THE GOOD GUYS: Jackson, Silvera and Dennis who heat up the stage in Harris' latest.
Good fences make good neighbours, or so we’ve been told. But that’s the furthest thing from the minds of the two families we encounter in Dahlia Harris’ Same Difference, a riotously funny drama-comedy about class relations, prejudice and the ties that bind. Aside from the robust acting performances, by a stellar cast led by Volier Johnson and Deon Silvera, the play’s strongest asset is its frank exploration of the deep-seated hypocrisy lurking in certain quarters of upper-crust Jamaican society.
That said, it hardly comes as a surprise that the well-to-do Goodmans (former Cherry Gardens residents played by Johnson and Maylynne Lowe) and ‘nouveau riche’ single mother Mini-Bar, a rowdy hustler played by the always welcome Silvera, are at ‘war’ over what initially seemed to be cultural differences and opposing views on socialization. They are neighbours up in cool Chancery Hall but the heat that their tension generates soon turns explosive.
Long hidden skeletons come tumbling out of the closet and you are reminded of something one should never forget: it’s a small, small world.
It’s obvious from the get-go that Harris (who pulls triple duty as writer, producer and director) loves the five characters who populate her story, as they are well-drawn specimen from the pool of colourful Jamaican folk. She gives them hilarious, but frequently hilarious, things to say. Especially Johnson’s Buster Goodman, a veteran medical doctor whose hyperactive wife (Lowe as the hoity-toity Livy Goodman) blows hot and cold. She’s also reproductively challenged and is the queen of whipping up smoothies.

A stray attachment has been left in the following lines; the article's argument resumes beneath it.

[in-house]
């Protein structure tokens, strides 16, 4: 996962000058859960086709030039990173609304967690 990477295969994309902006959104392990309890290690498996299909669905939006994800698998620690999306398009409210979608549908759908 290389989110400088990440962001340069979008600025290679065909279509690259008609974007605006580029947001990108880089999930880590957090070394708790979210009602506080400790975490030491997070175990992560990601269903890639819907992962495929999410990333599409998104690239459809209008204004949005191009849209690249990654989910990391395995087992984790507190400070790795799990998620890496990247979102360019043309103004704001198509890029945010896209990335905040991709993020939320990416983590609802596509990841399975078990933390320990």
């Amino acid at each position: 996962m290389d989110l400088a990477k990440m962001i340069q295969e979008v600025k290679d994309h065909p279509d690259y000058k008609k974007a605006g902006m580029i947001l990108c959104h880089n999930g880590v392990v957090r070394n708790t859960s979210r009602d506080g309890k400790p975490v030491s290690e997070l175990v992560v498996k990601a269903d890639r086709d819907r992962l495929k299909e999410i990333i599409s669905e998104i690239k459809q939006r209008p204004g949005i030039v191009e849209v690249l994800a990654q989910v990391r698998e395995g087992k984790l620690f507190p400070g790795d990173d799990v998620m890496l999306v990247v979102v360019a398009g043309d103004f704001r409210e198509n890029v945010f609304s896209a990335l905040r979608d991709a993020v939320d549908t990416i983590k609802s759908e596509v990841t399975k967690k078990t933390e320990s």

Next door, however, all manner of abuse, domestic strife and high-volume dancehall are given free rein as Mini and her two headstrong teens – Shantol Jackson as livewire Candy-Bar and Desmond Dennis as the loquacious nerd Ivar – give new meaning to living out loud. They are forever going at it. But beneath all that hostility are human beings crying out for love and attention.
All of the actors turn in convincing work, and though Harris wraps up their storylines a bit too neatly, we get to see them for who they really are – real people with quirks and fears and flaws. People like us.
On opening night the show was occasionally interrupted by technical problems, which affected the sound and lighting. But, thankfully, that took nothing away from the audience’s enjoyment of the story. Big laughs galore. Kudos, too, on the lovely set design, which lent the show some crisp visual power.
In a nutshell, the richly entertaining Same Difference is easily one of the best shows you’ll see in town this season. It’s currently on for a limited run at Merle Grove High, but we strongly recommend that the run be extended. Tyrone’s Verdict: B+